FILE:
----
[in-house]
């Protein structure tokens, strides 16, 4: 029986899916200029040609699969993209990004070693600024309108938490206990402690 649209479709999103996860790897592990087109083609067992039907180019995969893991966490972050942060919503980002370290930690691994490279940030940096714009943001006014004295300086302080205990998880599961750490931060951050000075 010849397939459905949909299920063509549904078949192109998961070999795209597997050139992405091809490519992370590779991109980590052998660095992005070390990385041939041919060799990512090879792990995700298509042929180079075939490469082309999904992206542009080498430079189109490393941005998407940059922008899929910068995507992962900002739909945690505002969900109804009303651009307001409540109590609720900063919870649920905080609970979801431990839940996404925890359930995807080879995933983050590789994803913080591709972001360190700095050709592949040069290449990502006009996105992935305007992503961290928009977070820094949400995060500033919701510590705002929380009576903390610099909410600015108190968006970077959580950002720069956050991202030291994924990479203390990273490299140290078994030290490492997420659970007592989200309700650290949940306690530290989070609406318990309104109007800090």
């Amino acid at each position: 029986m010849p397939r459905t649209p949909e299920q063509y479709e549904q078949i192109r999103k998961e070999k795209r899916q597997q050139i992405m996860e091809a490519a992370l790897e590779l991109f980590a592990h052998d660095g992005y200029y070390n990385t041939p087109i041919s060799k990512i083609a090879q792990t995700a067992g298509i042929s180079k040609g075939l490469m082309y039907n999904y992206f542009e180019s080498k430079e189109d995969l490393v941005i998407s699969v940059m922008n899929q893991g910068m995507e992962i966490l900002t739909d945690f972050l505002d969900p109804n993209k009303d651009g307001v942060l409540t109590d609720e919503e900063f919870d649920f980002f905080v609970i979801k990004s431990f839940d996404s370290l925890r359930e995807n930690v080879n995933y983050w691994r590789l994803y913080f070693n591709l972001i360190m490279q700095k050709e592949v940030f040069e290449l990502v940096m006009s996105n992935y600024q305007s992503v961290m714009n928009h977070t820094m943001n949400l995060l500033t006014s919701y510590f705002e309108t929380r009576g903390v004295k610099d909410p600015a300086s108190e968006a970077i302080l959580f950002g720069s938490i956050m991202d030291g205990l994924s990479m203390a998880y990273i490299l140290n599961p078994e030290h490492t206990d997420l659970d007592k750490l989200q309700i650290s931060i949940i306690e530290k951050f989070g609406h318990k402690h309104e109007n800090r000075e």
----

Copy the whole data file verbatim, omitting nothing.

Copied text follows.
[in-house]
């Protein structure tokens, strides 16, 4: 029986899916200029040609699969993209990004070693600024309108938490206990402690 649209479709999103996860790897592990087109083609067992039907180019995969893991966490972050942060919503980002370290930690691994490279940030940096714009943001006014004295300086302080205990998880599961750490931060951050000075 010849397939459905949909299920063509549904078949192109998961070999795209597997050139992405091809490519992370590779991109980590052998660095992005070390990385041939041919060799990512090879792990995700298509042929180079075939490469082309999904992206542009080498430079189109490393941005998407940059922008899929910068995507992962900002739909945690505002969900109804009303651009307001409540109590609720900063919870649920905080609970979801431990839940996404925890359930995807080879995933983050590789994803913080591709972001360190700095050709592949040069290449990502006009996105992935305007992503961290928009977070820094949400995060500033919701510590705002929380009576903390610099909410600015108190968006970077959580950002720069956050991202030291994924990479203390990273490299140290078994030290490492997420659970007592989200309700650290949940306690530290989070609406318990309104109007800090």
């Amino acid at each position: 029986m010849p397939r459905t649209p949909e299920q063509y479709e549904q078949i192109r999103k998961e070999k795209r899916q597997q050139i992405m996860e091809a490519a992370l790897e590779l991109f980590a592990h052998d660095g992005y200029y070390n990385t041939p087109i041919s060799k990512i083609a090879q792990t995700a067992g298509i042929s180079k040609g075939l490469m082309y039907n999904y992206f542009e180019s080498k430079e189109d995969l490393v941005i998407s699969v940059m922008n899929q893991g910068m995507e992962i966490l900002t739909d945690f972050l505002d969900p109804n993209k009303d651009g307001v942060l409540t109590d609720e919503e900063f919870d649920f980002f905080v609970i979801k990004s431990f839940d996404s370290l925890r359930e995807n930690v080879n995933y983050w691994r590789l994803y913080f070693n591709l972001i360190m490279q700095k050709e592949v940030f040069e290449l990502v940096m006009s996105n992935y600024q305007s992503v961290m714009n928009h977070t820094m943001n949400l995060l500033t006014s919701y510590f705002e309108t929380r009576g903390v004295k610099d909410p600015a300086s108190e968006a970077i302080l959580f950002g720069s938490i956050m991202d030291g205990l994924s990479m203390a998880y990273i490299l140290n599961p078994e030290h490492t206990d997420l659970d007592k750490l989200q309700i650290s931060i949940i306690e530290k951050f989070g609406h318990k402690h309104e109007n800090r000075e």